To be successful in drug discovery, researchers must look beyond their own work to the bigger picture, and identify opportunities to set in motion the steps necessary to translate discoveries into treatments. This process can’t be undertaken alone – it necessarily means involving other key partners, including industry, and problem solving in new ways. It can be a daunting task, but is a fundamental step in making our research have real-world impact, especially when facing a challenge like dementia, for which there are currently no disease-modifying treatments. For Professor Caleb Webber, Group Leader at UK DRI at Cardiff, this comes naturally, and the process of meeting, discussing and discovering with others is one of the most enjoyable and rewarding aspects of the job.
“It's comparable to when you used to go round to a friend’s house and they'll play you some new music you’ve never heard. Finding out about new science is like discovering a new band as a teenager. I love working with people and hearing about new areas of biology.”
Professor Webber is a self-confessed ‘dot-joiner’. Whether he’s seeking out the missing link in a genetic pathway or playing matchmaker at a workshop, he is always looking to build new networks in the pursuit of solving the complex puzzles behind brain disorders. As the informatics theme lead at the UK DRI, Professor Webber convenes experts in discovery research to exploit the full potential of data generated from the institute and reveal novel insights into disease mechanism. This exercise is crucial given the current paucity of successful therapeutic targets in the neurodegeneration field.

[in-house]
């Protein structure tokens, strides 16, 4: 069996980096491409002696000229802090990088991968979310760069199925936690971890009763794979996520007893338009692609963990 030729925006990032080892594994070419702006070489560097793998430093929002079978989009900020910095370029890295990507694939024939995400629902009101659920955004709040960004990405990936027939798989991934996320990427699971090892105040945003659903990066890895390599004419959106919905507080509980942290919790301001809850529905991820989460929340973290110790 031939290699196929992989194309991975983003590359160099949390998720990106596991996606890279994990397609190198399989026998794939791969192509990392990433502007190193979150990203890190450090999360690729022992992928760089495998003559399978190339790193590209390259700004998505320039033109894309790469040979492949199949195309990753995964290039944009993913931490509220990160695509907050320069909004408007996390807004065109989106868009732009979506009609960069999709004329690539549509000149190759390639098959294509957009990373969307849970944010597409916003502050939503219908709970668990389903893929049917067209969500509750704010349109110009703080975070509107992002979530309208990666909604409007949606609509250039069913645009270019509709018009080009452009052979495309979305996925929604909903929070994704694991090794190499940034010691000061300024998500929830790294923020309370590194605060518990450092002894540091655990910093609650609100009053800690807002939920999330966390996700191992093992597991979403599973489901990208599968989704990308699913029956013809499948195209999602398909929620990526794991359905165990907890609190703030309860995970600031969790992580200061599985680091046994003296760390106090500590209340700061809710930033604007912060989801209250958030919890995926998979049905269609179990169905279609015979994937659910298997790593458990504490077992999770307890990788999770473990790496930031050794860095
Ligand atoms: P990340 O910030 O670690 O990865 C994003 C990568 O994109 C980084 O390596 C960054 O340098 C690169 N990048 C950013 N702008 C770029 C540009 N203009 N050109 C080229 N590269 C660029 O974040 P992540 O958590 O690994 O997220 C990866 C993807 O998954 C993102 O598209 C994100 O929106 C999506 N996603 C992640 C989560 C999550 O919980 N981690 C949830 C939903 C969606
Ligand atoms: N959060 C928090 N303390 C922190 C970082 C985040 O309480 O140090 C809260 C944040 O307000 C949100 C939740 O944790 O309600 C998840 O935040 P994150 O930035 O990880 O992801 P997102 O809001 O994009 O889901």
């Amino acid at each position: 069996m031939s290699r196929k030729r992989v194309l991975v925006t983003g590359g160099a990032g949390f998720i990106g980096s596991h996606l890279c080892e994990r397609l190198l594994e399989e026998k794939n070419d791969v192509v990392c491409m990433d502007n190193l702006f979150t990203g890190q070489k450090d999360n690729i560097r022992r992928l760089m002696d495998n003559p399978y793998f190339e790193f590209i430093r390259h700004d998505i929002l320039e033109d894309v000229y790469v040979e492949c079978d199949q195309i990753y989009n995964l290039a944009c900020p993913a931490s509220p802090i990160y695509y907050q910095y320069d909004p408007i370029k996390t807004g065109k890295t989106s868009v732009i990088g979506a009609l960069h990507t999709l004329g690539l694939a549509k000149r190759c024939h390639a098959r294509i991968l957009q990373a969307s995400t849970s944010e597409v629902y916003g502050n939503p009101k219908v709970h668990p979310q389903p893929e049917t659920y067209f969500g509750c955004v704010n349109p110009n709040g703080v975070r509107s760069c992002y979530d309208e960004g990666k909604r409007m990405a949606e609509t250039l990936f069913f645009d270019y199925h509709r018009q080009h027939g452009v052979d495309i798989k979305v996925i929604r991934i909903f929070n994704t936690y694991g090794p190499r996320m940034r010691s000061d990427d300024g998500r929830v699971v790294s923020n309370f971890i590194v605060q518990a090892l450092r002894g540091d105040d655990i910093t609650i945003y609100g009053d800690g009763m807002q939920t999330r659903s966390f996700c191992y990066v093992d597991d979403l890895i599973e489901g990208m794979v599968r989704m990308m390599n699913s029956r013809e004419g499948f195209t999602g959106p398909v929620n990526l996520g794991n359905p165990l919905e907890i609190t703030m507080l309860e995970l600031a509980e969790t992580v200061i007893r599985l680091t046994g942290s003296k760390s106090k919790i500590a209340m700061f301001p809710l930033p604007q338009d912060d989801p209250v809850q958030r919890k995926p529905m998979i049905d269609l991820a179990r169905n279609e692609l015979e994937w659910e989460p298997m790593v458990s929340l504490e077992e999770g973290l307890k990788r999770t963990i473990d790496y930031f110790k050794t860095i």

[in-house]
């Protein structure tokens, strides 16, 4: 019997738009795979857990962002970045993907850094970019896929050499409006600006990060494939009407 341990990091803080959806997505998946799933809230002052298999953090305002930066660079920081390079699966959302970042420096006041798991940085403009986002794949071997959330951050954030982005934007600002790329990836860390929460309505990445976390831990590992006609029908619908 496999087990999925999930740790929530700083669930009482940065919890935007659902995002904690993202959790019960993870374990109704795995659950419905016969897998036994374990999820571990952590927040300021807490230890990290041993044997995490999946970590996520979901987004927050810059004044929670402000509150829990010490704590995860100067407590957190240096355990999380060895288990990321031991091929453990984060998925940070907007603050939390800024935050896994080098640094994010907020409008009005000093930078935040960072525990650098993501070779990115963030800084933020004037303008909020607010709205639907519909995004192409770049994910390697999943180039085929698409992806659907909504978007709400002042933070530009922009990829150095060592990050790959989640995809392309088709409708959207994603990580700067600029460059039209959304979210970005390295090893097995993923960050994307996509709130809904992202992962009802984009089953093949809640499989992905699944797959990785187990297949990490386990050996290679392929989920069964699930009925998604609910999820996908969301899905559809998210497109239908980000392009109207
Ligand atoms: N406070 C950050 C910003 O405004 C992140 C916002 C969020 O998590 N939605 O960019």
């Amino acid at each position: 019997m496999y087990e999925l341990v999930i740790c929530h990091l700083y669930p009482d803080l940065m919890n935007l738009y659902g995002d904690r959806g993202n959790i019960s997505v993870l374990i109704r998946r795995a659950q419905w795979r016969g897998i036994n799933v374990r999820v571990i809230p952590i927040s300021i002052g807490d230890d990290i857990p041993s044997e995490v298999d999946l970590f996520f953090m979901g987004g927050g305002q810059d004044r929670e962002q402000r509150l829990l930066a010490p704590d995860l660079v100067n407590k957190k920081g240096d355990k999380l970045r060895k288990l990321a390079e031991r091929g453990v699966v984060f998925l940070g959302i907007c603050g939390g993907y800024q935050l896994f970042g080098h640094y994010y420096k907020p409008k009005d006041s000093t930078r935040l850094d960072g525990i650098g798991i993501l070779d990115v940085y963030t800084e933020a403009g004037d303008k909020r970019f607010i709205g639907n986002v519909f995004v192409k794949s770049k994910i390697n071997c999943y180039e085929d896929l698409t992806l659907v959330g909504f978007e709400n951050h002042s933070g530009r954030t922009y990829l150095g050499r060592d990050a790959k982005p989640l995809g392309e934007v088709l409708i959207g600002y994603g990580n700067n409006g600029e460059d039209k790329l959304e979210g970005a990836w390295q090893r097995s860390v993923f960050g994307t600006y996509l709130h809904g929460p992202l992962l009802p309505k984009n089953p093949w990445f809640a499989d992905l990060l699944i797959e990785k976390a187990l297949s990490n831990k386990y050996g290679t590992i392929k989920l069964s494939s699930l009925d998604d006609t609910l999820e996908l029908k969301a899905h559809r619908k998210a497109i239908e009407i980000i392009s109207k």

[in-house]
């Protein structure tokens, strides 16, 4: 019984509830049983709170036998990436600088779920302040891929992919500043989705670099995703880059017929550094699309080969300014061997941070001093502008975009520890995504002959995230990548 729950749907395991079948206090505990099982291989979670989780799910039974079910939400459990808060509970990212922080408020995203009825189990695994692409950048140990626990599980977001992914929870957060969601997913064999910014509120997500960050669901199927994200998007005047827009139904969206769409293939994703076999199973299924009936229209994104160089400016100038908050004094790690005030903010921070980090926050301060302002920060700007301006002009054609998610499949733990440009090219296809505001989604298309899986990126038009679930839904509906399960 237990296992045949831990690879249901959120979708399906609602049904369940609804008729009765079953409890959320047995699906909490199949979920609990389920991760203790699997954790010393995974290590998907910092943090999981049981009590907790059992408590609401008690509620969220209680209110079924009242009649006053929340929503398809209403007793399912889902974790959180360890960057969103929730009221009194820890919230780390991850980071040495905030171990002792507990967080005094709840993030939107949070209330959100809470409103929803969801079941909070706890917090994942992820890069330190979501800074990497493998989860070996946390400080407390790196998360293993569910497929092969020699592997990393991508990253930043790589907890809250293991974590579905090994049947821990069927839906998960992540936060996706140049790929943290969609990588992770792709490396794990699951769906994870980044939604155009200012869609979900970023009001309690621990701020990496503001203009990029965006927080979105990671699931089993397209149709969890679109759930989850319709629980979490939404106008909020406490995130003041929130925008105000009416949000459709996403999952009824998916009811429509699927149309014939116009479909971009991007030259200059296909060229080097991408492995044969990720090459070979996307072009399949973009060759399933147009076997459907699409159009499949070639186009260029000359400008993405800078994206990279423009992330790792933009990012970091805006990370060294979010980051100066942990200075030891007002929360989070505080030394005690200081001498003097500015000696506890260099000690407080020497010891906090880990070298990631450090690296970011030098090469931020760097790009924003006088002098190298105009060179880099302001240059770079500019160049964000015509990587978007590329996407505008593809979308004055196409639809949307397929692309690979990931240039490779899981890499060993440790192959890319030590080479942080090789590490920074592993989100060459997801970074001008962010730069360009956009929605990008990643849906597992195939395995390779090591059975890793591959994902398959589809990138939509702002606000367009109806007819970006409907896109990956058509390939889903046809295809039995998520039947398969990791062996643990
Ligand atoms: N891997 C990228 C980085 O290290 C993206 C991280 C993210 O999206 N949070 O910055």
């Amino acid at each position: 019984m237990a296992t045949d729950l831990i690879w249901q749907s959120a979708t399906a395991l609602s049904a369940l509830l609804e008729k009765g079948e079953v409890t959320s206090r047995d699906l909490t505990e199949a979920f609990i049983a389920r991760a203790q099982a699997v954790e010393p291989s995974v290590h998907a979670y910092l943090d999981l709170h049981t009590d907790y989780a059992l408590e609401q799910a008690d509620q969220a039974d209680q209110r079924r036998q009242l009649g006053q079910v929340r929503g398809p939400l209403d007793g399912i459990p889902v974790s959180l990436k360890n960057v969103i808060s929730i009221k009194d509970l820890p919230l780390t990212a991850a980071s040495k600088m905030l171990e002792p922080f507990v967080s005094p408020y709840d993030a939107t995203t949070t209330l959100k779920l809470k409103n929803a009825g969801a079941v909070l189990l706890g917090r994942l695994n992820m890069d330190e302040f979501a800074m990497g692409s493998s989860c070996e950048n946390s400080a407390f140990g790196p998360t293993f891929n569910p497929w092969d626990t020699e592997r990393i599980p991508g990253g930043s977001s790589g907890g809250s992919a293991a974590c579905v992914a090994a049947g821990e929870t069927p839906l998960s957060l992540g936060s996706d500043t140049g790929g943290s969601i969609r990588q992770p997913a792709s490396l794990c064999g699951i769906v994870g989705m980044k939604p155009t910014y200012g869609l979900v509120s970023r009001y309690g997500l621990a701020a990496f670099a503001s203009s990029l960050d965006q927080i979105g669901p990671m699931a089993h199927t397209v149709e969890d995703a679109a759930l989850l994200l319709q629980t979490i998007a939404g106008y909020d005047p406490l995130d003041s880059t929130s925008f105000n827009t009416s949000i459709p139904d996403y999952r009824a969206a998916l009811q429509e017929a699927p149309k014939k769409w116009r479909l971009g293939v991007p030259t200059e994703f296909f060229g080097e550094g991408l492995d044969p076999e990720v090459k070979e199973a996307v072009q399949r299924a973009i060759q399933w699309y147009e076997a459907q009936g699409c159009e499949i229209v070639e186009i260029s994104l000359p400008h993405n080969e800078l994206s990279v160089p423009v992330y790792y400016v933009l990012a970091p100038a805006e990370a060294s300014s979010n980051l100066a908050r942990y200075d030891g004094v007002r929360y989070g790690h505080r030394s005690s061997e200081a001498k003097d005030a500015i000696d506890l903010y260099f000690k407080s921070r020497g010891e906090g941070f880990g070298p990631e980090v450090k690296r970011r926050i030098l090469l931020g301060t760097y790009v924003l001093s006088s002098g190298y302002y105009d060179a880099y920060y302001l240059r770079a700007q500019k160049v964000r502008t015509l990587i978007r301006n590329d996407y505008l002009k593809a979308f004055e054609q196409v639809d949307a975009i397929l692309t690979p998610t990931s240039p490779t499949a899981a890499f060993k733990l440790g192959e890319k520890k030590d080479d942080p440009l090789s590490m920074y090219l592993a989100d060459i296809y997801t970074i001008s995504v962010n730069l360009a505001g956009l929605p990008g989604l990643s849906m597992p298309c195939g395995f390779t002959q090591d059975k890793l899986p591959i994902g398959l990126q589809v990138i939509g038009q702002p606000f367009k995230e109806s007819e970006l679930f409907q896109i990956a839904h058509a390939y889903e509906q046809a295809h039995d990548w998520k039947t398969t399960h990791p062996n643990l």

In his own research programme, he is aiming to identify common processes and genetic pathways that underpin the diseases that cause dementia. Unusually, his lab is an equal mix of cell biologists and bioinformaticians, demonstrating his success at seamlessly dovetailing these two disciplines. The team start by probing a set of candidate genes that may be impacting disease, finding out which cells they are expressed (present) in, what their function might be and what else they interact with to build potential disease networks. He believes that by studying gene expression through analysis of the transcriptome, scientists can begin to understand what the cell is ‘thinking’ in the earliest stages of disease.
“If you look back at medicine in the past, the patient went to a doctor who would examine them and tell them what was wrong. Modern medicine takes a different approach by asking the patient about their experience. In a similar way, I like to ask the cell what it thinks is going wrong, and we do that through systematic measurement of gene expression.”
To bridge the gap between discovery research and the clinic, Professor Webber has designed a series of elegant experiments using induced pluripotent stem cells. First, he measures the gene expression of cells exhibiting disease. Next, the team look at the gene expression profiles from healthy cells that receive a drug dose. By comparing these profiles following disease and drug administration, he is able to match treatments that oppose the effects of the disease.